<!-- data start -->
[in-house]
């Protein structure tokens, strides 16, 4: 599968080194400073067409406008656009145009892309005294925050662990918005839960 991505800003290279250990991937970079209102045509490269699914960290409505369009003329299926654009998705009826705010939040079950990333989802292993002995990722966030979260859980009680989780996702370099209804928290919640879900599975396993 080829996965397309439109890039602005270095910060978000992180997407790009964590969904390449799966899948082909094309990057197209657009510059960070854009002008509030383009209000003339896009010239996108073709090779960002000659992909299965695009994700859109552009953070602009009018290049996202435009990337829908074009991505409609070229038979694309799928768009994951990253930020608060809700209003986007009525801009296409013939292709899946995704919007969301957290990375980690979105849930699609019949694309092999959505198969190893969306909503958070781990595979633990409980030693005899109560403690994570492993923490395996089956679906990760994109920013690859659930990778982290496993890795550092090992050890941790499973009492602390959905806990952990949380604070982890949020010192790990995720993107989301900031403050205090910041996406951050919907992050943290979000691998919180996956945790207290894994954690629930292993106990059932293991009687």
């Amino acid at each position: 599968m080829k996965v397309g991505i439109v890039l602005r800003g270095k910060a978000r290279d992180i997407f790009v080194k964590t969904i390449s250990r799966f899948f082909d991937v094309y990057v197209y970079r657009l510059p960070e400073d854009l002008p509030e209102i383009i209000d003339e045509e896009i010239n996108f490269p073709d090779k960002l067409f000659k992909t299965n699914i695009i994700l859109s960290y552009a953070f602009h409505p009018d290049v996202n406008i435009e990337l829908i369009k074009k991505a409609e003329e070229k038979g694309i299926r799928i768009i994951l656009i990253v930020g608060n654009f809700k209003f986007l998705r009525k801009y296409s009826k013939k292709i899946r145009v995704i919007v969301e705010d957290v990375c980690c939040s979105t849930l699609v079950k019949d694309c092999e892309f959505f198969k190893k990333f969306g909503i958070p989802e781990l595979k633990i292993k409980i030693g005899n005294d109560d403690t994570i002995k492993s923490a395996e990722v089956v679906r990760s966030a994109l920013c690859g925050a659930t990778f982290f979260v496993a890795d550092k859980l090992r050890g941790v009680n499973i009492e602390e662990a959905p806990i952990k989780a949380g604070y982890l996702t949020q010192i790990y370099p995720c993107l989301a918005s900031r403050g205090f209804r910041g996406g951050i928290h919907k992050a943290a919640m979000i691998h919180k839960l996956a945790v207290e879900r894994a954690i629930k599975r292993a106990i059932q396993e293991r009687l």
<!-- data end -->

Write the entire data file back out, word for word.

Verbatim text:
[in-house]
């Protein structure tokens, strides 16, 4: 599968080194400073067409406008656009145009892309005294925050662990918005839960 991505800003290279250990991937970079209102045509490269699914960290409505369009003329299926654009998705009826705010939040079950990333989802292993002995990722966030979260859980009680989780996702370099209804928290919640879900599975396993 080829996965397309439109890039602005270095910060978000992180997407790009964590969904390449799966899948082909094309990057197209657009510059960070854009002008509030383009209000003339896009010239996108073709090779960002000659992909299965695009994700859109552009953070602009009018290049996202435009990337829908074009991505409609070229038979694309799928768009994951990253930020608060809700209003986007009525801009296409013939292709899946995704919007969301957290990375980690979105849930699609019949694309092999959505198969190893969306909503958070781990595979633990409980030693005899109560403690994570492993923490395996089956679906990760994109920013690859659930990778982290496993890795550092090992050890941790499973009492602390959905806990952990949380604070982890949020010192790990995720993107989301900031403050205090910041996406951050919907992050943290979000691998919180996956945790207290894994954690629930292993106990059932293991009687």
């Amino acid at each position: 599968m080829k996965v397309g991505i439109v890039l602005r800003g270095k910060a978000r290279d992180i997407f790009v080194k964590t969904i390449s250990r799966f899948f082909d991937v094309y990057v197209y970079r657009l510059p960070e400073d854009l002008p509030e209102i383009i209000d003339e045509e896009i010239n996108f490269p073709d090779k960002l067409f000659k992909t299965n699914i695009i994700l859109s960290y552009a953070f602009h409505p009018d290049v996202n406008i435009e990337l829908i369009k074009k991505a409609e003329e070229k038979g694309i299926r799928i768009i994951l656009i990253v930020g608060n654009f809700k209003f986007l998705r009525k801009y296409s009826k013939k292709i899946r145009v995704i919007v969301e705010d957290v990375c980690c939040s979105t849930l699609v079950k019949d694309c092999e892309f959505f198969k190893k990333f969306g909503i958070p989802e781990l595979k633990i292993k409980i030693g005899n005294d109560d403690t994570i002995k492993s923490a395996e990722v089956v679906r990760s966030a994109l920013c690859g925050a659930t990778f982290f979260v496993a890795d550092k859980l090992r050890g941790v009680n499973i009492e602390e662990a959905p806990i952990k989780a949380g604070y982890l996702t949020q010192i790990y370099p995720c993107l989301a918005s900031r403050g205090f209804r910041g996406g951050i928290h919907k992050a943290a919640m979000i691998h919180k839960l996956a945790v207290e879900r894994a954690i629930k599975r292993a106990i059932q396993e293991r009687l």